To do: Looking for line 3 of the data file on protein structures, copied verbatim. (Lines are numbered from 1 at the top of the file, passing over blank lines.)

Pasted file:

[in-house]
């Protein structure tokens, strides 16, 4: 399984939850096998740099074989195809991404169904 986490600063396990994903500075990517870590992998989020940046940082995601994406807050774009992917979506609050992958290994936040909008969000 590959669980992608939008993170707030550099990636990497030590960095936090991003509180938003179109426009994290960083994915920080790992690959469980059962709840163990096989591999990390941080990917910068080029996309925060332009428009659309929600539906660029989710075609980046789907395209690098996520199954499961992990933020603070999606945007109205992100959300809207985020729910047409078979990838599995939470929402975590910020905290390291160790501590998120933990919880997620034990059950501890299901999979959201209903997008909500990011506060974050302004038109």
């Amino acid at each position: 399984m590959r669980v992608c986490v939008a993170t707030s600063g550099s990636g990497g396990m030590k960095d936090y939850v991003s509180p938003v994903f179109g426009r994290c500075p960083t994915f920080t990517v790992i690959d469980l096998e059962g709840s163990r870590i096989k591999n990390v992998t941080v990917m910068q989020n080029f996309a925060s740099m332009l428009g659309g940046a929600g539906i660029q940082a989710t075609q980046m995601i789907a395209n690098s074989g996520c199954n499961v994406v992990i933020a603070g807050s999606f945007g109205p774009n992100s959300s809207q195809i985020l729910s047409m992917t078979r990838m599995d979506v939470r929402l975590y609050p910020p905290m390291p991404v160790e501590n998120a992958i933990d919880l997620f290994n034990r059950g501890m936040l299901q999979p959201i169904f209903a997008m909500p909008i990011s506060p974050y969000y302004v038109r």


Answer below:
């Amino acid at each position: 399984m590959r669980v992608c986490v939008a993170t707030s600063g550099s990636g990497g396990m030590k960095d936090y939850v991003s509180p938003v994903f179109g426009r994290c500075p960083t994915f920080t990517v790992i690959d469980l096998e059962g709840s163990r870590i096989k591999n990390v992998t941080v990917m910068q989020n080029f996309a925060s740099m332009l428009g659309g940046a929600g539906i660029q940082a989710t075609q980046m995601i789907a395209n690098s074989g996520c199954n499961v994406v992990i933020a603070g807050s999606f945007g109205p774009n992100s959300s809207q195809i985020l729910s047409m992917t078979r990838m599995d979506v939470r929402l975590y609050p910020p905290m390291p991404v160790e501590n998120a992958i933990d919880l997620f290994n034990r059950g501890m936040l299901q999979p959201i169904f209903a997008m909500p909008i990011s506060p974050y969000y302004v038109r």